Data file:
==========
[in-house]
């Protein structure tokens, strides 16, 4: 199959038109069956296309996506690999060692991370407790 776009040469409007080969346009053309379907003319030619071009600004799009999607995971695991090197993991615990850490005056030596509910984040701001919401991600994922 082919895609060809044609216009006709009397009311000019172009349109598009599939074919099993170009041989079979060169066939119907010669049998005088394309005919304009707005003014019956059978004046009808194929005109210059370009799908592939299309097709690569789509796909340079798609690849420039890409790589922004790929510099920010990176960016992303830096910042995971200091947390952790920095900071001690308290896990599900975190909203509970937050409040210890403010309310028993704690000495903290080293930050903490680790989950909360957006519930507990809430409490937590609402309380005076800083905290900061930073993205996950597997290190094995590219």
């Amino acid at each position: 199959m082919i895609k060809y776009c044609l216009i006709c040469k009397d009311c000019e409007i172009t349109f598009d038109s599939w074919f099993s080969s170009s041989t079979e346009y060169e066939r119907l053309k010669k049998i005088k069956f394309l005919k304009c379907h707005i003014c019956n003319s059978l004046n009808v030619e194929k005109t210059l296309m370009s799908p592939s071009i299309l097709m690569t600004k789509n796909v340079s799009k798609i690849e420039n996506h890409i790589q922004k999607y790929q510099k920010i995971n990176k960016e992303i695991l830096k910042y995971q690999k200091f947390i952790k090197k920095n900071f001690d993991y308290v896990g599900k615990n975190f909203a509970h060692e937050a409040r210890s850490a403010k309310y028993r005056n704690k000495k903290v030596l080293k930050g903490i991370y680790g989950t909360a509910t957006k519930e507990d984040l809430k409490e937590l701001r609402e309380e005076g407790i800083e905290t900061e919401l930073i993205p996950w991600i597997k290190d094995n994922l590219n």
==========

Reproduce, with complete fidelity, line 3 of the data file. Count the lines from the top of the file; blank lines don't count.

């Amino acid at each position: 199959m082919i895609k060809y776009c044609l216009i006709c040469k009397d009311c000019e409007i172009t349109f598009d038109s599939w074919f099993s080969s170009s041989t079979e346009y060169e066939r119907l053309k010669k049998i005088k069956f394309l005919k304009c379907h707005i003014c019956n003319s059978l004046n009808v030619e194929k005109t210059l296309m370009s799908p592939s071009i299309l097709m690569t600004k789509n796909v340079s799009k798609i690849e420039n996506h890409i790589q922004k999607y790929q510099k920010i995971n990176k960016e992303i695991l830096k910042y995971q690999k200091f947390i952790k090197k920095n900071f001690d993991y308290v896990g599900k615990n975190f909203a509970h060692e937050a409040r210890s850490a403010k309310y028993r005056n704690k000495k903290v030596l080293k930050g903490i991370y680790g989950t909360a509910t957006k519930e507990d984040l809430k409490e937590l701001r609402e309380e005076g407790i800083e905290t900061e919401l930073i993205p996950w991600i597997k290190d094995n994922l590219n």